Detecting delirium in elderly medical emergency patients: validation and subsequent modification of the German nursing delirium screening scale—comment
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We have read with interest the paper of Brich et al.  published online in this journal on 27 November. We support the authors’ efforts to improve delirium detection in the ED setting. Their study showed moderate sensitivity and good specificity of the Nu-Desc delirium observation tool.
The authors’ conclusion, however, merits discussion. First, the Nu-Desc tool does not take inattention into account, which is—according to the Diagnostic and Statistical Manual of Mental Disorders (DSM)—the main feature of delirium. Therefore, criterion validity might be questioned .
Further, we disagree with the conclusion that a sensitivity of 77.8%, as found in the modified Nu-Desc, is sufficient. Other validated screening tools, incorporating a formal test for inattention, showed better performance in ED patients [3, 4, 5]. The months of the year backwards test, for example, is frequently used in such tools. The screening step of the mCAM-ED , which is the months of the year backwards test, had a sensitivity of 95% and a negative likelihood ratio of 0.06 . In the majority of patients (80%), the months of the year backwards test can be applied in less than 30 s. Of note, two-step tools such as DTS/bCAM  and mCAM-ED  will stop evaluation after a negative screening, which is ideal in the ED setting.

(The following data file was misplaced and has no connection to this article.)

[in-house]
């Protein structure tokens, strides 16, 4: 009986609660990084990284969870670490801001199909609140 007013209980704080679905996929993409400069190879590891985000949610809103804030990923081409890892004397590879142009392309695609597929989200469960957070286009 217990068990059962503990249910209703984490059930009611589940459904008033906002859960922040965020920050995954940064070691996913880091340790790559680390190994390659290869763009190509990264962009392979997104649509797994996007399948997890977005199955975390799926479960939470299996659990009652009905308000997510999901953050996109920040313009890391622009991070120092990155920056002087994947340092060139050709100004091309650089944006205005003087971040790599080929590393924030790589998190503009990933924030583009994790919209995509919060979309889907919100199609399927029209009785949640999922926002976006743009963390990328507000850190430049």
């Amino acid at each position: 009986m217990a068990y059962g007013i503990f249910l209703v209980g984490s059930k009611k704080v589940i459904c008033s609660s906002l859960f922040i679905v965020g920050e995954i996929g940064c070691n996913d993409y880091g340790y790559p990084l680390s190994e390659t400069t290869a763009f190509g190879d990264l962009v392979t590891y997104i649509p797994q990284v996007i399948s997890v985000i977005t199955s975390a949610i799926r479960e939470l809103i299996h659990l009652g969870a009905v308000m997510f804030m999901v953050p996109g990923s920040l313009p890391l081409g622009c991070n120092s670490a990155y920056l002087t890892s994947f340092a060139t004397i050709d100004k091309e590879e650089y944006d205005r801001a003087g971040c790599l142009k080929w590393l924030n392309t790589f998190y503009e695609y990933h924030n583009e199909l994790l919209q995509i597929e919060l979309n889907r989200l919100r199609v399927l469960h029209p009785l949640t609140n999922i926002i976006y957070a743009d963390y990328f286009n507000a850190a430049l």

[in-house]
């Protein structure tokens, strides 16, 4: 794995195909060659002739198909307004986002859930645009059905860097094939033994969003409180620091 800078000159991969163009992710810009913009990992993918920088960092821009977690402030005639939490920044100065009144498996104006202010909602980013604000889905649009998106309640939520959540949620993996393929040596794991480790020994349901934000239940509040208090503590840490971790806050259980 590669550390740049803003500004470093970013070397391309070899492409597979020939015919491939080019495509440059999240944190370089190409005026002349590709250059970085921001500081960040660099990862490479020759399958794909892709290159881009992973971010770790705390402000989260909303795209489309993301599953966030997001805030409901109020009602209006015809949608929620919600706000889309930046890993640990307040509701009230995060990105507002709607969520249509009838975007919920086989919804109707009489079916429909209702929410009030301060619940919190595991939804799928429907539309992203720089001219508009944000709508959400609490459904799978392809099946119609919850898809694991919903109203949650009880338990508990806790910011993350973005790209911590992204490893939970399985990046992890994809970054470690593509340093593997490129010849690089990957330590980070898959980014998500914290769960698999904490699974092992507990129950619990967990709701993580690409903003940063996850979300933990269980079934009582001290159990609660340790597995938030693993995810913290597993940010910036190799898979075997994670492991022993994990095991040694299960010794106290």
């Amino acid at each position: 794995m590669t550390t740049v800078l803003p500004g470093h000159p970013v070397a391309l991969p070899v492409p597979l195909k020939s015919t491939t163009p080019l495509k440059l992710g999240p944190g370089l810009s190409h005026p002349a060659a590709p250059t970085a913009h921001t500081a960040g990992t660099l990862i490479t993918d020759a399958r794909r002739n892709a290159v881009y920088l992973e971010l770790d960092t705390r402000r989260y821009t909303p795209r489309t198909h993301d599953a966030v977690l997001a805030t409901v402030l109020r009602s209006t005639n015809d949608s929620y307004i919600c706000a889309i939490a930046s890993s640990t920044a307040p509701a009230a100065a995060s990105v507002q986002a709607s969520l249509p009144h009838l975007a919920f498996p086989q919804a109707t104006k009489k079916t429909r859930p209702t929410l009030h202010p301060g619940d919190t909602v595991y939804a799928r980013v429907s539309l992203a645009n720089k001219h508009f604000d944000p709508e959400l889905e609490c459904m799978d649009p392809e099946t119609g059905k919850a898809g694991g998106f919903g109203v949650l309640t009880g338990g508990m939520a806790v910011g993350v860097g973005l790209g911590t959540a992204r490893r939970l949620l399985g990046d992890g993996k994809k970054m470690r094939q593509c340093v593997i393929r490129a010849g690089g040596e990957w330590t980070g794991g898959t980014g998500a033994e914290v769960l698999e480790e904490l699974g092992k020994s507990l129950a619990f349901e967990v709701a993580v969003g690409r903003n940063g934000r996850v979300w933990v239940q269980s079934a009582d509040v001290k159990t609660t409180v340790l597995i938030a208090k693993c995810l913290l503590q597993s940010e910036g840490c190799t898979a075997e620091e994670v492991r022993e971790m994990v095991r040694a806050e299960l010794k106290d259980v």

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Conflict of interest
The author(s) declare that they have no competing interests.
Statements on human and animal rights
This article does not contain any studies with human participants or animals performed by any of the authors.
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